WEST PLAINS —When Barack Obama ventured into the Missouri Ozarks on the campaign trail this summer, he acknowledged that some voters might wonder about his "funny name" and how he doesn't "look like all those other presidents on those dollar bills."
In confronting questions about his race, ethnicity and family background, the Democratic presidential nominee gave voice to an issue many voters would only discuss with their closest friends and family — if at all.
But thanks to a prominent highway sign depicting a turban-wearing, cartoon caricature of "Barack Hussein Obama," a very public conversation on race, religion, politics and free speech has dominated this remote town of 10,000 people near the Arkansas border.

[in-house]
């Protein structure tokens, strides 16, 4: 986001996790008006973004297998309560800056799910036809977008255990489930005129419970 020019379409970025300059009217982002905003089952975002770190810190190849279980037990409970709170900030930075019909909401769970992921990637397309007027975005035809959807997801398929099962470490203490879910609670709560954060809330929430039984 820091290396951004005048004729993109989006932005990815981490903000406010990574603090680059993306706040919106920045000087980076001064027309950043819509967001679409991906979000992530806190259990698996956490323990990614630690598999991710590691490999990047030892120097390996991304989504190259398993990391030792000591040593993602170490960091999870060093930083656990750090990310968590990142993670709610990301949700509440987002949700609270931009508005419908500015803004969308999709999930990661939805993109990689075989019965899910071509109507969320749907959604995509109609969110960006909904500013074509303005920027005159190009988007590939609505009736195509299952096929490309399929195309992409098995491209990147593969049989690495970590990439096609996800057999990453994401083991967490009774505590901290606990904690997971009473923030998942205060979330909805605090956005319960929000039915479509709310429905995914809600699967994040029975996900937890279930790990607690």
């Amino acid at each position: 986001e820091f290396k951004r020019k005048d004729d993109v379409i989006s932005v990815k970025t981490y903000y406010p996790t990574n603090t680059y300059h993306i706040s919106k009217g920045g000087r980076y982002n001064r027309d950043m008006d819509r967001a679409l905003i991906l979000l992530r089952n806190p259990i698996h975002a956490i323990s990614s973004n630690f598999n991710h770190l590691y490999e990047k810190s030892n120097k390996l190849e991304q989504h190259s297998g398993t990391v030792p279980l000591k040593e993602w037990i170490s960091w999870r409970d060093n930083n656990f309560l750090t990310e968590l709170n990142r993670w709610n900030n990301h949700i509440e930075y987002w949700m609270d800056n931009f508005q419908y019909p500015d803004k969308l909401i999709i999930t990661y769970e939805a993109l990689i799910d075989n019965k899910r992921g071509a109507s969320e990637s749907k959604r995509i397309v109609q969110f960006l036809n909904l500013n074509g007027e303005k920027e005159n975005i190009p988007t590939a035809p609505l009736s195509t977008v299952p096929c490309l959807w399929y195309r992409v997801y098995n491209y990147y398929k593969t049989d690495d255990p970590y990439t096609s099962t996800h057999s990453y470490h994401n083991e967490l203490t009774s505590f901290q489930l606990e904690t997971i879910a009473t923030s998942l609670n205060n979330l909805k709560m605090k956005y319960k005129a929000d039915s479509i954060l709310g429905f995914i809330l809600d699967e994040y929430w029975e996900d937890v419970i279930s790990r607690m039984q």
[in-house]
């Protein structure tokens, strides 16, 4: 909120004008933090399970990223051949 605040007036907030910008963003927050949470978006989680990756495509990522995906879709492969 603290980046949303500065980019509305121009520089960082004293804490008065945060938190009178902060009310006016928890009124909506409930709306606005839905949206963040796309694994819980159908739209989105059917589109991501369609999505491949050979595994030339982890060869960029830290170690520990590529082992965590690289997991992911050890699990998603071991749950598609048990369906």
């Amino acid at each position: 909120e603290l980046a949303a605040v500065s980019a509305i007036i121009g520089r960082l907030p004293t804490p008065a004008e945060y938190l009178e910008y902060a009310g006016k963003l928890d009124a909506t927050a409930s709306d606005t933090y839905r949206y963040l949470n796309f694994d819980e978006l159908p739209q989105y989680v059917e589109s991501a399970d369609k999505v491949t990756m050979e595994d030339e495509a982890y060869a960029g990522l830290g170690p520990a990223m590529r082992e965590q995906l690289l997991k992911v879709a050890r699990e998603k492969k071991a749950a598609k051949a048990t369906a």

Images and opinions about the sign, which has been in place for two weeks on a major north-south highway that spans the state, spread quickly in the blogosphere and on Internet chat rooms.
Some call the sign — which features an exaggerated image of a grinning Obama complete with full lips and oversized teeth — flat-out racist. Others defend the anonymous creator's free speech rights and suggest the focus should be directed toward the sign's political message.
Beneath Obama's image, the sign reads, "Barack 'Hussein' Obama equals more abortions, same sex marriages, taxes, gun regulations."
"I don't know why it's that big of a deal," said Ronnie Ford, 66, a landscaper who owns the property along U.S. 63 but insists he's not responsible for the billboard. "What's racist about it? It's a caricature of a famous man. They did it to Ronald Reagan and to Nixon. If anything, it shows the man has arrived."